Mother and her three young children forced to live in car

Sabrina McMahon (36), who has spent a week in a car in Tallaght, feels ‘like a hopeless parent’

Kitty Holland on the latest developments in the case of a 36-year old woman who says she has been living and sleeping in a car with her three young children in Tallaght in Dublin. Video: Daniel O' Connor

Fri, Apr 25, 2014, 09:03

A 36-year old woman says she has been living and sleeping in a car with her three young children in Tallaght, Dublin, for the past week after a series of temporary housing arrangements broke down.

In the boot of Sabrina McMahon’s 2005 car are three suitcases, a buggy, nappies and baby wipes. On the passenger seat is a carrier bag of clothes, a bag of bread rolls and milk.

A friend lets her wash and do laundry in her house. “I’ve been putting the kids in their pyjamas in her house, but they had to sleep in their clothes last night.”

Michaela (3) and Chelsea (18 months) sleep in their car seats on the back seat, with Karl (5) sleeping beside them.

“I’m in the driver’s seat. I don’t put the seat back because they have so little space as it is,” she says. “When Michaela wakes for a bottle I knock on the engine to warm up the car.”

“We’re all wrecked. I’m exhausted. They ask where we’re going and I tell them I have nowhere to bring them. I feel like a hopeless parent, just hopeless.”

A spokesperson for South Dublin County Council said it was “aware” of the case. “South Dublin Council does not wish to make any further comment at this stage,” it added.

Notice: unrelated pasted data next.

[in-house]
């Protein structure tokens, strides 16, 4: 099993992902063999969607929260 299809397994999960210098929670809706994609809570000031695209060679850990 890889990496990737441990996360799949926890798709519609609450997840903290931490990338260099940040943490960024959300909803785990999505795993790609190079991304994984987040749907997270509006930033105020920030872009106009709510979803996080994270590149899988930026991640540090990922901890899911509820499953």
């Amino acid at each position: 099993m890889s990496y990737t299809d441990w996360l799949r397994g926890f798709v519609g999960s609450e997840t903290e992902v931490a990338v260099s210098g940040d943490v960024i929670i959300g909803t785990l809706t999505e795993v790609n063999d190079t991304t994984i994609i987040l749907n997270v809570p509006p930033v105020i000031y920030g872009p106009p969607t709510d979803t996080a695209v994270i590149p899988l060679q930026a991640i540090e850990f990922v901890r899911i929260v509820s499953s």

Waiting list

Ms McMahon has been on the council’s housing waiting list for more than a year while she has been staying with family and friends. Originally from Tallaght, she brought her children back there from Athy, Co Kildare, after her relationship with their father broke down more than a year ago.

“Since then we’ve stayed with my mother, father, sister and friends. But it’s a lot to ask, to ask someone to have a whole family staying in their house.”

In addition, some of their lease arrangements did not allow them to have a family staying. “So last week I had to stop asking.”

She says she has tried to find private rented accommodation but has not been able to find a landlord who will accept rent allowance.

As the head of a family at immediate risk of homelessness, she went to the Dublin Central Placement Service last week but was told she must present at Kildare County Council for emergency housing. She says she does not want to go back to Kildare. “I’d end up isolated again. I need to be near my family and Karl goes to school in Tallaght.”

The placement service did not respond to a request from The Irish Times for comment.

‘Homelessness a tsunami’

A former dental nurse and carer, Ms McMahon says she would like to go back to work. “If I had a roof, we could get settled and I’d love to go back caring for the elderly.”

Local Sinn Féin councillor Máire Devine has been making representations on behalf of the family for the past year. “This is one of the worst cases but homelessness and housing is now the biggest issue in my clinics. It’s a tsunami and no one in Government seems to have any policy on it, any plan, any direction on this disaster that is affecting thousands of ordinary people.”